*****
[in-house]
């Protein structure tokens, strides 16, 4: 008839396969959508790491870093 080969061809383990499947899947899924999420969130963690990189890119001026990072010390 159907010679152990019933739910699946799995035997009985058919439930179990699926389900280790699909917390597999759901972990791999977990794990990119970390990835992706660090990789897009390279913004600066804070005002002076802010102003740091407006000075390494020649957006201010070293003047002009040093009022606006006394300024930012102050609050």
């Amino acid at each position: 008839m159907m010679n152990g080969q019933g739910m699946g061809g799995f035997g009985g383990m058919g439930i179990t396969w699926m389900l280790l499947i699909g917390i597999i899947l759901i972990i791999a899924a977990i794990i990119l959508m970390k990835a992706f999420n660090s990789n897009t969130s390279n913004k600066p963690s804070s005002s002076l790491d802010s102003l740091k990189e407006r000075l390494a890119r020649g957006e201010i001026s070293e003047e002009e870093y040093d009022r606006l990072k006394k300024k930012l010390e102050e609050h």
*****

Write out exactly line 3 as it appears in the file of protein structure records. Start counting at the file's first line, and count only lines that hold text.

């Amino acid at each position: 008839m159907m010679n152990g080969q019933g739910m699946g061809g799995f035997g009985g383990m058919g439930i179990t396969w699926m389900l280790l499947i699909g917390i597999i899947l759901i972990i791999a899924a977990i794990i990119l959508m970390k990835a992706f999420n660090s990789n897009t969130s390279n913004k600066p963690s804070s005002s002076l790491d802010s102003l740091k990189e407006r000075l390494a890119r020649g957006e201010i001026s070293e003047e002009e870093y040093d009022r606006l990072k006394k300024k930012l010390e102050e609050h």